New Bond is the best Bond

Terry Lawson
Detroit Free Press (MCT)

I was relieved when I discovered that Entertainment Weekly critic Owen Gleiberman ranked "Casino Royale" in his 2006 Top 10 films list. I thought maybe I had gone too far out on that critical limb. But with the exception of best picture winner "The Departed," I had no better time at the movies this year than with this smart, savvy reboot of the James Bond franchise.

Daniel Craig reminded us of what 007 really was; not a technophile or bon vivant with a tuxedo pocket full of bon mots, but a trained assassin for his country's secret service, with all the psychic baggage the job carries.

"Casino Royale" is now released as a two-disc "Special Edition" in full-screen or wide-screen (4 stars, $28.96); as a film-only single-disc ($28.96); in BluRay ($38.96, on which I will almost certainly and happily spend my own money) , and in a double-pack coupled with Craig's fine and little-seen 2004 crime thriller "Layer Cake" (3 stars, $43.95).

"Casino" was adapted from Ian Fleming's first Bond novel, and this is fairly true to the original tale, though it is has been updated from 1952 to the present.

It sends Bond -- having just completed his first kill under the new 007 license issued him by M -- to Uganda, where he makes a botch of his first secret mission, rendering it decidedly un-secret.

From there it's off to the Bahamas and an unofficial hunt for a terrorist cell, and then to Montenegro, where he will take on -- under the watchful eye of a beauteous bean-counter (Eva Green) assigned to keep him and the budget in line -- the terror ring's money launderer La Chiffre. Their battleground? A casino table, playing Hold ` Em poker.

It's a welcome back-to-earth for the franchise. For my chips, there's never been an actor more suited to the role of Bond than Craig, even with Sean Connery's irresistible charmer legend looming large.

He's slightly haunted, morally compromised, realistically romantic and, especially in those retro swim trunks, should have little problem regaining the female fandom that eroded over the last two decades.


Also new:

"The Holiday" (3 stars, Columbia-TriStar, $28.95) with Cameron Diaz and Kate Winslet trading homes and finding new loves.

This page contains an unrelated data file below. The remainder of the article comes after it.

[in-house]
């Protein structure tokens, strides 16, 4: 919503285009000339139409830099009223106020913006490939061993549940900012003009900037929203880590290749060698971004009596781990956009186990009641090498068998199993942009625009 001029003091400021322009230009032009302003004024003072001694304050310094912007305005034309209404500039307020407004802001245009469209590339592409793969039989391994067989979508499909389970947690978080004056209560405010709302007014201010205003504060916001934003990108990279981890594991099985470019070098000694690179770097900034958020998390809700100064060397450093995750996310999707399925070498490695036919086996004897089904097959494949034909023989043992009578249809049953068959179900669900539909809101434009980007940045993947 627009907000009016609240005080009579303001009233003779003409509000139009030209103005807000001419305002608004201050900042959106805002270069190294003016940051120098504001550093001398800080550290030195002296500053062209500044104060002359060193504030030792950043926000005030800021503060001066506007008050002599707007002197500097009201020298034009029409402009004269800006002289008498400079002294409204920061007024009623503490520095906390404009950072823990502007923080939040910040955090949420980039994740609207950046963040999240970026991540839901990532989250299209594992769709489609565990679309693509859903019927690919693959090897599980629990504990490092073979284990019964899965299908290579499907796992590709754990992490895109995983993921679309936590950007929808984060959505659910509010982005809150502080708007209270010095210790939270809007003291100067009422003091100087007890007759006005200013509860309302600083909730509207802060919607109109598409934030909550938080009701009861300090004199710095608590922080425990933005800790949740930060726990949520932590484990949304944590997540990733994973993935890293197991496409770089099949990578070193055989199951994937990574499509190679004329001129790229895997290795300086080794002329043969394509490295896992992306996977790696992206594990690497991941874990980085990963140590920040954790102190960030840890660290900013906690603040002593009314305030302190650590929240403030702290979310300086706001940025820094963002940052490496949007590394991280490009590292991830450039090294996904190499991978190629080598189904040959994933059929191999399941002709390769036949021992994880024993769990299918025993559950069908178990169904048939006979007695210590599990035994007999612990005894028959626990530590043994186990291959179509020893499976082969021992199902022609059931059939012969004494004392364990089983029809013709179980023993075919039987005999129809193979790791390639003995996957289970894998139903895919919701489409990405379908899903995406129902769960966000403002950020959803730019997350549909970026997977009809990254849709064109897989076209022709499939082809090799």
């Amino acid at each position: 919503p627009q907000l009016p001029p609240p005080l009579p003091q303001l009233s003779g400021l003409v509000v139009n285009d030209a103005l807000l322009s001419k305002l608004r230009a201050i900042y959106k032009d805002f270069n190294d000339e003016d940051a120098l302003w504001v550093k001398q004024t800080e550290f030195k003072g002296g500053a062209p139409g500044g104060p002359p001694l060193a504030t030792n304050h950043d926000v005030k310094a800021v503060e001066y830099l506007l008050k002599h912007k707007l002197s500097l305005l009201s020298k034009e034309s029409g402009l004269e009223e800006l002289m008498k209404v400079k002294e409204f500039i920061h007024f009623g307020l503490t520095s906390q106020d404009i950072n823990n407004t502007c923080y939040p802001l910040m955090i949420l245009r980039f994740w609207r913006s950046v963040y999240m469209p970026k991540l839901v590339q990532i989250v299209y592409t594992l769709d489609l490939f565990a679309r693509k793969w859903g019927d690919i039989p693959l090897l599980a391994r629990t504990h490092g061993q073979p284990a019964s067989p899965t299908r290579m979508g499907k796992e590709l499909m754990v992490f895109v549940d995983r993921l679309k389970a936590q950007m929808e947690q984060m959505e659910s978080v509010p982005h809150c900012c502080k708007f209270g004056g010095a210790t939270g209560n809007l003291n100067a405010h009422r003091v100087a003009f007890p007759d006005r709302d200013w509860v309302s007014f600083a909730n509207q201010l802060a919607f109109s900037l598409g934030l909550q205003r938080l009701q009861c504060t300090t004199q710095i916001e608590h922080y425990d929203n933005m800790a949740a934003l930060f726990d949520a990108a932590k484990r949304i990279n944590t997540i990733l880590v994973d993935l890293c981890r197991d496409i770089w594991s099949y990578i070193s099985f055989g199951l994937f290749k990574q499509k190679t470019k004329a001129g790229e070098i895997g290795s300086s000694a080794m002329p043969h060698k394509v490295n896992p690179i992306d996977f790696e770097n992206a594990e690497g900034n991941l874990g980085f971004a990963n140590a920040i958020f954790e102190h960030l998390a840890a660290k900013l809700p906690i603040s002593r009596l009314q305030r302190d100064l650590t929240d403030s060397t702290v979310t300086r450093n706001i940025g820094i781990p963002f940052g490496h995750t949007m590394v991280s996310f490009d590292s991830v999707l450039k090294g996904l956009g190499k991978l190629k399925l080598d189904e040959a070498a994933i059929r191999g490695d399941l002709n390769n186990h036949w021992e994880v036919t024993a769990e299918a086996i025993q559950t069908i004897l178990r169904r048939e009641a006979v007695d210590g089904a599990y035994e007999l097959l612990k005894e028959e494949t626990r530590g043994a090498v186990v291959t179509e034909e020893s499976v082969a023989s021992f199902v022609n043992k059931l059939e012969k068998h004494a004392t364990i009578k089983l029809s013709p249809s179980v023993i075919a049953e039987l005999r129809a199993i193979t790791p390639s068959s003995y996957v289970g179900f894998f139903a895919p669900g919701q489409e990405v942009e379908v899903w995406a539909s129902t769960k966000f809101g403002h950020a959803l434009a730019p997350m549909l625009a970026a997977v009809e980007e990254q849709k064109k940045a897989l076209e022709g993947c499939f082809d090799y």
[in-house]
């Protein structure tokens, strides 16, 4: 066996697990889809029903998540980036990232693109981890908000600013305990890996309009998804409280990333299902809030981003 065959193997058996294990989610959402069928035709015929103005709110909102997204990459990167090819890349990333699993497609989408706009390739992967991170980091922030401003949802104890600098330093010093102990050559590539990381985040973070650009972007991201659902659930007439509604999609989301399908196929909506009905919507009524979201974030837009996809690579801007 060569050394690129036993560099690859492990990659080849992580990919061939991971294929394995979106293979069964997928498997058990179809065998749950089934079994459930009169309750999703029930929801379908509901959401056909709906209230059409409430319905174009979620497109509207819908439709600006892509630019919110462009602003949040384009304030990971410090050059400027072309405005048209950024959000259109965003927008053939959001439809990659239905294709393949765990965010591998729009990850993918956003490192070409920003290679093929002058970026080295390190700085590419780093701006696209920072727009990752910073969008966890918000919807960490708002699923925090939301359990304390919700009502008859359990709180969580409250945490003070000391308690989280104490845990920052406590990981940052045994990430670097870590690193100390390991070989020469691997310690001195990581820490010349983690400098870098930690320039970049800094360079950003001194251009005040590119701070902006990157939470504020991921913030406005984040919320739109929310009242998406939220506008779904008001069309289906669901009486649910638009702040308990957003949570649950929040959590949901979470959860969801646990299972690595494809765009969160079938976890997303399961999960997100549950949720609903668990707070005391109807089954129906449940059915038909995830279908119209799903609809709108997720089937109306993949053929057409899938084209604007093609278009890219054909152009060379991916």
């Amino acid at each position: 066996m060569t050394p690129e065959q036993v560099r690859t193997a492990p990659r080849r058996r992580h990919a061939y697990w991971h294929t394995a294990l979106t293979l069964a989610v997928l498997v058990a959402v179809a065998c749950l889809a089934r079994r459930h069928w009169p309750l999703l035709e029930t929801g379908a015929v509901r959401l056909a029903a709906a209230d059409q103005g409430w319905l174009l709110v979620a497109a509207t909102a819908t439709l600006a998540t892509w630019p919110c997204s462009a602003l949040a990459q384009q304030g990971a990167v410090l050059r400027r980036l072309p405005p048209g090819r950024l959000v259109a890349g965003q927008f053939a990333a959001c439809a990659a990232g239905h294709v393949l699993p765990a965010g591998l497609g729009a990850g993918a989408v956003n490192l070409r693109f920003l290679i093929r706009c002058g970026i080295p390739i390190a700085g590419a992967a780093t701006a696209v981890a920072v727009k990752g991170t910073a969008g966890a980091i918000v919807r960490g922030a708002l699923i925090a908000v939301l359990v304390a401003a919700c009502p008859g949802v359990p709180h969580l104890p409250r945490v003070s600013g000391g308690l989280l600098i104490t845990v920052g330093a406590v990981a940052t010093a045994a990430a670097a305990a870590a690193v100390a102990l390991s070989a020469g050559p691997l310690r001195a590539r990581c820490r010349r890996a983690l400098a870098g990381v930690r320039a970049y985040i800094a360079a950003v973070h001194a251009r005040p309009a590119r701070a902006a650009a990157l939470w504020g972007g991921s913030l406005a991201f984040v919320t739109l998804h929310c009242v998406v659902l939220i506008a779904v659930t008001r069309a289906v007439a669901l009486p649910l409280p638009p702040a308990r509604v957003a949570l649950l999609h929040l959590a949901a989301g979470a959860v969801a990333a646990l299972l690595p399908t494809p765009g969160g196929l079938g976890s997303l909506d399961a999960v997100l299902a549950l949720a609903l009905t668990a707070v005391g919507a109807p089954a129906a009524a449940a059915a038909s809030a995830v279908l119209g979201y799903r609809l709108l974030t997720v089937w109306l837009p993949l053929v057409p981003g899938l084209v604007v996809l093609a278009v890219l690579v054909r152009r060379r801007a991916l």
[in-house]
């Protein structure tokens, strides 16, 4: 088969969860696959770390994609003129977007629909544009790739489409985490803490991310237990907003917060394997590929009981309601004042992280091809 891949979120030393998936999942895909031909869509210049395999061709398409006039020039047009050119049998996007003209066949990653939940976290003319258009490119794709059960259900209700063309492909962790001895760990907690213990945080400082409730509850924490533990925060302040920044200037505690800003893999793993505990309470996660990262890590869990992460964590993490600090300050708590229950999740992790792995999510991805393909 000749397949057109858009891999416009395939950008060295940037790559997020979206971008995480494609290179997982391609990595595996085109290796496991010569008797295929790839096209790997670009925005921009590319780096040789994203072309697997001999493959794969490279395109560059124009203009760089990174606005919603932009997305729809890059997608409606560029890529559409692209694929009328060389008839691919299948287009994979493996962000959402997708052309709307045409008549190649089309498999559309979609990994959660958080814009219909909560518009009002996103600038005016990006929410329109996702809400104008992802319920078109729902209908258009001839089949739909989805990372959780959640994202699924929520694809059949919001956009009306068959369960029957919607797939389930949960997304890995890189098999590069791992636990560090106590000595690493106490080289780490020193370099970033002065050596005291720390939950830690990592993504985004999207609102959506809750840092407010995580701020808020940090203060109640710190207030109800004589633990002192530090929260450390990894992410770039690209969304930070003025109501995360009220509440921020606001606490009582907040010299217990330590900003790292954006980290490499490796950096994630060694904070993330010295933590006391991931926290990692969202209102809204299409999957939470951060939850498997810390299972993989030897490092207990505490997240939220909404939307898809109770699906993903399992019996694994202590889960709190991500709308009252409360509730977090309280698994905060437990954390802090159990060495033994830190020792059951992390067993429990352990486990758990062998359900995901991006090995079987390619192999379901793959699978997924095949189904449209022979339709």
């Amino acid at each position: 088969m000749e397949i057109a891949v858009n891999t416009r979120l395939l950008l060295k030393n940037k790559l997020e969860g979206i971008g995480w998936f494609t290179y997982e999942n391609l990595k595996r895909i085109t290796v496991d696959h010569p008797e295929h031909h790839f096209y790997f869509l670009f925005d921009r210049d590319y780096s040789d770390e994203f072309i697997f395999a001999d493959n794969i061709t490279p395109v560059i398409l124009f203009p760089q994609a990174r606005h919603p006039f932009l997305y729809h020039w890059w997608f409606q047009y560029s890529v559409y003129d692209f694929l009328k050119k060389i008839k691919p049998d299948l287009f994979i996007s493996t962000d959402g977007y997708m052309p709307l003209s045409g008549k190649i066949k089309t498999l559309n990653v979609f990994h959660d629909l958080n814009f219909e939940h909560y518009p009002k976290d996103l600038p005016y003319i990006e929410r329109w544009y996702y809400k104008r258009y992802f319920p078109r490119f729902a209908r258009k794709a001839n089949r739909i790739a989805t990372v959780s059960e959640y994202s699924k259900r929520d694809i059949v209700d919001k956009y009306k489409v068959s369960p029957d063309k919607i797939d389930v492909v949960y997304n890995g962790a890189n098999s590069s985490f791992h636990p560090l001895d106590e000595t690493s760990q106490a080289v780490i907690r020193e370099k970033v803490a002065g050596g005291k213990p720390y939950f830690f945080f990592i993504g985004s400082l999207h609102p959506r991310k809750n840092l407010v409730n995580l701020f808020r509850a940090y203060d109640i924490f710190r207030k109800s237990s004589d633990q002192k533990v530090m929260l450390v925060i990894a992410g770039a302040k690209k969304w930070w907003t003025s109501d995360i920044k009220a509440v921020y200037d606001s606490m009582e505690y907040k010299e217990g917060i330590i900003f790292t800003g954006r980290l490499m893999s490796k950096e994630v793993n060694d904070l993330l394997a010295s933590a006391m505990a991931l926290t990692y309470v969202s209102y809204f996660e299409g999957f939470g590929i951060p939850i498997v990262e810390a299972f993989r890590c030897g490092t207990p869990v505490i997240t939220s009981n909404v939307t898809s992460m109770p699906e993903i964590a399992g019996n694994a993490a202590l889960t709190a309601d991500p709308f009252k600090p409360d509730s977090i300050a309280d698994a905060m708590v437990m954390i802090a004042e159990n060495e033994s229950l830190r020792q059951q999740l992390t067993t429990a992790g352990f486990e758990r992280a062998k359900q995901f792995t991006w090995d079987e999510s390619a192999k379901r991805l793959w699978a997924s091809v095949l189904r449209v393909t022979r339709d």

The intense streets-of-L.A. drama "Harsh Times" (3 stars, MGM, $28.95) stars Christian Bale and Freddy Rodriguez.


TV on DVD:

The final installment in the "I Love Lucy" reissues is titled "The Complete Series 7-9" (4 stars, Paramount, $38.99), but this extremely welcome four-disc set will be best remembered to baby boomers as "The Lucy-Desi Comedy Hour," the title that was later given to the one-hour specials.

The series was extended to hour-length so the Ricardos and the Mertzes, now ensconced in Westport, Conn., could travel (episodes are set in Mexico, Alaska and Japan) or to showcase big-name guest stars. (One show is a cross over with Danny Thomas and the cast of "Make Room for Daddy.")

The big news for fans here is the complete version of the "I Love Lucy" feature film intended for theaters, then shelved in favor of "The Long, Long Trailer." Even the extras are special; there's a few minutes of color footage that was secretly taped by a member of the live audience.

Also out:

A new, adult version of the Robin Hood legend is due to show up soon on the tube, but the BBC got there first in the 1980s: "Robin of Sherwood Set 1" (3 stars, Acorn, $59.99) collects the 13 episodes that made up Seasons 1 and 2 of this well-acted, often mystical drama with Michael Praed as Robin and the great Ray Winstone as a crazed Scarlet.

"Bosom Buddies -- The First Season" (Paramount, $31.99), the sitcom that unleashed a cross-dressing Tom Hanks on the world.

"Teenage Mutant Ninja Turtles -- Original Series Season 4" (Lionsgate, $39.98), a five-disc set of the animated series.

"The Pretender 2001/The Pretender -- Island of the Haunted" (Fox, $29.98), the two made-for TV movies intended to wrap up the story lines after the series was canceled in 2000.


Family film of the week: